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For Holy Ghost grad Nolan Jones, ‘nothing cooler’ than Citizens Bank homecoming

PHILADELPHIA – Even before playing his first game at Citizens Bank Park, as he would Monday night, the stadium has loomed large in Nolan Jones’ life.

It was part of the steady sports diet in the Langhorne native’s youth, raised in a sports-obsessed family that has produced two pro athletes and counting. It was where he met his fiancée.

And in 2022, when he was in the building for Game 5 of the NLCS, Bryce Harper’s eighth-inning home run against the Padres delivered what Jones called, “probably the most electric atmosphere I’ve ever seen.”

Getting to take the field as a professional for the first time at the Bank, as Jones did in left field for the Colorado Rockies, slots into a prominent place among those memories.

“There’s nothing cooler,” Jones said Monday. “This is where I grew up, coming here watching ball games. I met my fiancée here. I’ve dreamed of this day for a long time.”

It’s been a long journey for Jones. A second-round pick out of Holy Ghost Prep in 2016, Jones was 94 plate appearances into his big league career with Cleveland when he watched Harper’s drive in 2022. Two weeks later, the Guardians dealt him to Colorado.

It would open the path for an under-the-radar rookie season in which Jones played 106 games, hit .297, belted 20 homers and finished fourth in National League Rookie of the Year balloting.

Even though Jones didn’t grow up as a Phillies fan — he was partial to the Red Sox — nights at the Bank were on the summer itinerary in a family that named him for Hall of Fame pitcher Nolan Ryan.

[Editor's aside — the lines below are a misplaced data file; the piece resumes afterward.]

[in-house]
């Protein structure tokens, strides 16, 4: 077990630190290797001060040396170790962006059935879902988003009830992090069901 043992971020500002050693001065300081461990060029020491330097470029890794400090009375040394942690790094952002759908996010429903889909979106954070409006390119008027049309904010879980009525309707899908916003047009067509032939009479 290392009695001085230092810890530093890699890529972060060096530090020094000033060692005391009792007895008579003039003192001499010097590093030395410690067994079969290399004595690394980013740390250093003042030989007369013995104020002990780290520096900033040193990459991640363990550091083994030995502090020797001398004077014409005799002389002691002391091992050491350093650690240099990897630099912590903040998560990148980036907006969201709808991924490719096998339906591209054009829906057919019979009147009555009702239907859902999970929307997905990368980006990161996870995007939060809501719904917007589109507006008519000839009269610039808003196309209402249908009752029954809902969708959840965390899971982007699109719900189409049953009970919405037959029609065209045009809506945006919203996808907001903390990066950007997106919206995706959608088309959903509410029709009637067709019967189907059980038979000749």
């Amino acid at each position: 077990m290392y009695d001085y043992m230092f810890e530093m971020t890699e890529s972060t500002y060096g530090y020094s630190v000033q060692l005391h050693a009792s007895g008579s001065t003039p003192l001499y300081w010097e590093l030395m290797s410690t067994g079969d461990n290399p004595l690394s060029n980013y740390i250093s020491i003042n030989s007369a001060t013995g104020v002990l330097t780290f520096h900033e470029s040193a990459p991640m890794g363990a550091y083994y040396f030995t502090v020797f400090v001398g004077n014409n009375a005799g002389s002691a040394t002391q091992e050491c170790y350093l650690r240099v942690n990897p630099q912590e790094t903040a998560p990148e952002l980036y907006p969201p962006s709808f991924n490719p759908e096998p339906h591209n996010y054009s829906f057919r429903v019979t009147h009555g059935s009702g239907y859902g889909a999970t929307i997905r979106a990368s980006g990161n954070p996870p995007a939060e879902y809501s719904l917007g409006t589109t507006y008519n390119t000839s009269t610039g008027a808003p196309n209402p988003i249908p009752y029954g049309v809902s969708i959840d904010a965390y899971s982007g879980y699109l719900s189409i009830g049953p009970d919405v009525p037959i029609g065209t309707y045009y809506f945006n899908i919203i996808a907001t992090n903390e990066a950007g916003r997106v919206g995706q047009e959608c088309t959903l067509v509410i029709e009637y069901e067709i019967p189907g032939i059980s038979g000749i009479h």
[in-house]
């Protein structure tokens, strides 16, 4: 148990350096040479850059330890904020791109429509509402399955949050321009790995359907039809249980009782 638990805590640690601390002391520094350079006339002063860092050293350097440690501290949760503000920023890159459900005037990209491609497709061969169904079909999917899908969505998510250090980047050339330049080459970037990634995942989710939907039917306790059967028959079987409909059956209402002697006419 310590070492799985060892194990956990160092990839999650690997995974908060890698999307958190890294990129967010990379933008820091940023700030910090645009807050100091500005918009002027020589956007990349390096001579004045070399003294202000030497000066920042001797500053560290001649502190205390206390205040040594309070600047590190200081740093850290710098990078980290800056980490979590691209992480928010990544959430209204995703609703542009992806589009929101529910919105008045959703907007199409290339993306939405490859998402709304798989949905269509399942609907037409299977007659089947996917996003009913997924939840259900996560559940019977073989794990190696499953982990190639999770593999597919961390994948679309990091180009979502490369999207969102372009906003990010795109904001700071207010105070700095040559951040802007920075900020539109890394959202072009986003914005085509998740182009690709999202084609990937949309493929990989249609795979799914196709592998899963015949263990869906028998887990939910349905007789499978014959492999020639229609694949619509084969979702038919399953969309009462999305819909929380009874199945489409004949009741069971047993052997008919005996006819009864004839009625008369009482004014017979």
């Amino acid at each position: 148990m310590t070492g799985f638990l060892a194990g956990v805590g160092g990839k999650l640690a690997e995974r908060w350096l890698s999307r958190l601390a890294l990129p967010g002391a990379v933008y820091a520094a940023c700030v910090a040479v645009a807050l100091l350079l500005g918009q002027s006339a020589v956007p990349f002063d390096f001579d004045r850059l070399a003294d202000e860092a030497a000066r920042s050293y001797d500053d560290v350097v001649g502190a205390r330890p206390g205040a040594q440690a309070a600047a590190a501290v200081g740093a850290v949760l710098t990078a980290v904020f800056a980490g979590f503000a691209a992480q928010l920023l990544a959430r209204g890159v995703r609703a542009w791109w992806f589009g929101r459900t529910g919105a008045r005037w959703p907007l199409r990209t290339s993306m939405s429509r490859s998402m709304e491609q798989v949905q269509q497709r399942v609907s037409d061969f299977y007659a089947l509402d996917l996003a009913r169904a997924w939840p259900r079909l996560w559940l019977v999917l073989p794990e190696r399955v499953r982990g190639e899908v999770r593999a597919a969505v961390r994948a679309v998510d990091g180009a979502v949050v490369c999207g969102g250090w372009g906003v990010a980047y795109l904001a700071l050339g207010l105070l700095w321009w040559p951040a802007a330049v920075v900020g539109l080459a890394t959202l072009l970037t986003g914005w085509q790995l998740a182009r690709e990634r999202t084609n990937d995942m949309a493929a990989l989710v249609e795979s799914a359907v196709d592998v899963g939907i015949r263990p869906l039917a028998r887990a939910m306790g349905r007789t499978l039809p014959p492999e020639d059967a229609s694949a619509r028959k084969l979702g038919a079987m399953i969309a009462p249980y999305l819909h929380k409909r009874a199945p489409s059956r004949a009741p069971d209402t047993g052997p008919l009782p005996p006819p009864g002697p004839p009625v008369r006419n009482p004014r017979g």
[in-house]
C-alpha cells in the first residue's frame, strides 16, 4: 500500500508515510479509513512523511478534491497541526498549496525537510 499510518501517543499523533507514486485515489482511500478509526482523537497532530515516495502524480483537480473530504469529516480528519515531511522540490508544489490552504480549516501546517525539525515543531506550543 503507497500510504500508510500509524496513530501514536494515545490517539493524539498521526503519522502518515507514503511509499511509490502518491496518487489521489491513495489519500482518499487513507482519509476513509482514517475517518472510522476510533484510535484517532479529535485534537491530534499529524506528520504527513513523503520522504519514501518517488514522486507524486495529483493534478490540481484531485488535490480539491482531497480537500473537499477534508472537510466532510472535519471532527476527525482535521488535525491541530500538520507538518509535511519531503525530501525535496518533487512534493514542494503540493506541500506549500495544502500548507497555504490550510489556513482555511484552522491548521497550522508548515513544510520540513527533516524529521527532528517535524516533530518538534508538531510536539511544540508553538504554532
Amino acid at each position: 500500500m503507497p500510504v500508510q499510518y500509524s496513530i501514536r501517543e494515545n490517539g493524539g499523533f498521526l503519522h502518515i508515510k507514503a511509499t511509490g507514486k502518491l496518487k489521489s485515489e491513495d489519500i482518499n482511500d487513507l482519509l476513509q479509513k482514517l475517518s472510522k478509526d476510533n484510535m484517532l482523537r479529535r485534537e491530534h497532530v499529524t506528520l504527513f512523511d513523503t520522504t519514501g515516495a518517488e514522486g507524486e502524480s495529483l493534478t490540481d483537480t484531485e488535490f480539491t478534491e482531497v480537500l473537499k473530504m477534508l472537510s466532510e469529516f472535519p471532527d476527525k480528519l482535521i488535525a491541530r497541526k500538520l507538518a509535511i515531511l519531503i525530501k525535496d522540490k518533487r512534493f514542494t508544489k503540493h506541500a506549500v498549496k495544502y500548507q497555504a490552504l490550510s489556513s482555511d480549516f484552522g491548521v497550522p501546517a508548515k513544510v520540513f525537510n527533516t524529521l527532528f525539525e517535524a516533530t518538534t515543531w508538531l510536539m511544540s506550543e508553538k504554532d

Older brother Peyton played hockey at Penn State and is a goaltender in the ECHL, which precludes him from Monday’s homecoming.

Ditto younger sister Liana Jones, hitting .333 as the starting center fielder on Penn State’s softball team.

Andrew Jones — Peyton and Nolan pushed to name him after the Atlanta Braves outfielder after first choice Chipper was rejected — is a pitcher at the University of Tampa. He’ll fly in to be part of the dozen or so relatives here, plus Nolan’s fiancée’s family and two sections of Holy Ghost folks.

“I think it was an easy summer activity for us, as a family to come out here,” Jones said. “Everyone in my family loved baseball … It was something we all got to do together, and it was a lot of fun growing up. Now getting to have them here watching me play on this field is special.”

The 2024 campaign hasn’t started as Jones would’ve wanted. He’s hitting just .190. He didn’t hit his first home run until Friday in Toronto.

His 28 strikeouts are the most in baseball, even if he is seeing the second-most pitches per plate appearance (4.7) in the game.

He’s also struggled in the field with four errors, tied for second-most in baseball, and equal to the number committed last year in an admirable adaptation to his first extended run as an outfielder.

He played 386 of his 553 minor league games at third base, with 83 in the outfield and just four in the left field that has become home.

Jones shouted out the support system in the clubhouse — including veterans Charlie Blackmon, Kris Bryant and Ryan McMahon — as helping him through tough moments.

He suspects being around family will help, too.

“I definitely think it’s a chance to go out there and play with a smile on my face,” Jones said. “I think this game is tougher than anything in the world, especially when you don’t get to see your family and friends for so long, and obviously I’ve been going through it a lot. There’s ups and downs, but I’m as confident as I’ve ever been. But seeing those faces in the crowd is definitely going to make today easier for me.”

Source: Berkshire mont

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